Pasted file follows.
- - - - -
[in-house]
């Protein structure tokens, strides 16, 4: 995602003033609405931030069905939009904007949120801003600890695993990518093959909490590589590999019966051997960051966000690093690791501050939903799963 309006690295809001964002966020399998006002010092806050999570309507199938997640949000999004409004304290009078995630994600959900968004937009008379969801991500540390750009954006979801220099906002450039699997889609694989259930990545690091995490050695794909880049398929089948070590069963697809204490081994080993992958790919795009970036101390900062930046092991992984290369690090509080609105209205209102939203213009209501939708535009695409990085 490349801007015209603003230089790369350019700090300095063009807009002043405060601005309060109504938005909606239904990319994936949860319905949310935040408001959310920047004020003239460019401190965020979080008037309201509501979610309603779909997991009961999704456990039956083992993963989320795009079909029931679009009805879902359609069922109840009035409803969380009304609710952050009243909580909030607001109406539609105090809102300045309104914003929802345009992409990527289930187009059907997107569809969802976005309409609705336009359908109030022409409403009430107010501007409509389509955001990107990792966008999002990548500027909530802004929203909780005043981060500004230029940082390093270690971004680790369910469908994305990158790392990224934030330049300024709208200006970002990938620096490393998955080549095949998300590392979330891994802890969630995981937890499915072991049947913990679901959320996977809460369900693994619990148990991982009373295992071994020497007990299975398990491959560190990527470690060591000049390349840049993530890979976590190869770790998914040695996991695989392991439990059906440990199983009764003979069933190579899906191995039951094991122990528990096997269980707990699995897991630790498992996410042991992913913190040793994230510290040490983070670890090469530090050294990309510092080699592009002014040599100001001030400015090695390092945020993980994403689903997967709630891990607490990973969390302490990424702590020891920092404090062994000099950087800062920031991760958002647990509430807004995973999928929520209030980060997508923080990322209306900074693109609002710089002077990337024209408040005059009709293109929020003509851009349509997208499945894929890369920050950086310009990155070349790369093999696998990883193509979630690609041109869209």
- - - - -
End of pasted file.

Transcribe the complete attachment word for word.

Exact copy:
[in-house]
């Protein structure tokens, strides 16, 4: 995602003033609405931030069905939009904007949120801003600890695993990518093959909490590589590999019966051997960051966000690093690791501050939903799963 309006690295809001964002966020399998006002010092806050999570309507199938997640949000999004409004304290009078995630994600959900968004937009008379969801991500540390750009954006979801220099906002450039699997889609694989259930990545690091995490050695794909880049398929089948070590069963697809204490081994080993992958790919795009970036101390900062930046092991992984290369690090509080609105209205209102939203213009209501939708535009695409990085 490349801007015209603003230089790369350019700090300095063009807009002043405060601005309060109504938005909606239904990319994936949860319905949310935040408001959310920047004020003239460019401190965020979080008037309201509501979610309603779909997991009961999704456990039956083992993963989320795009079909029931679009009805879902359609069922109840009035409803969380009304609710952050009243909580909030607001109406539609105090809102300045309104914003929802345009992409990527289930187009059907997107569809969802976005309409609705336009359908109030022409409403009430107010501007409509389509955001990107990792966008999002990548500027909530802004929203909780005043981060500004230029940082390093270690971004680790369910469908994305990158790392990224934030330049300024709208200006970002990938620096490393998955080549095949998300590392979330891994802890969630995981937890499915072991049947913990679901959320996977809460369900693994619990148990991982009373295992071994020497007990299975398990491959560190990527470690060591000049390349840049993530890979976590190869770790998914040695996991695989392991439990059906440990199983009764003979069933190579899906191995039951094991122990528990096997269980707990699995897991630790498992996410042991992913913190040793994230510290040490983070670890090469530090050294990309510092080699592009002014040599100001001030400015090695390092945020993980994403689903997967709630891990607490990973969390302490990424702590020891920092404090062994000099950087800062920031991760958002647990509430807004995973999928929520209030980060997508923080990322209306900074693109609002710089002077990337024209408040005059009709293109929020003509851009349509997208499945894929890369920050950086310009990155070349790369093999696998990883193509979630690609041109869209």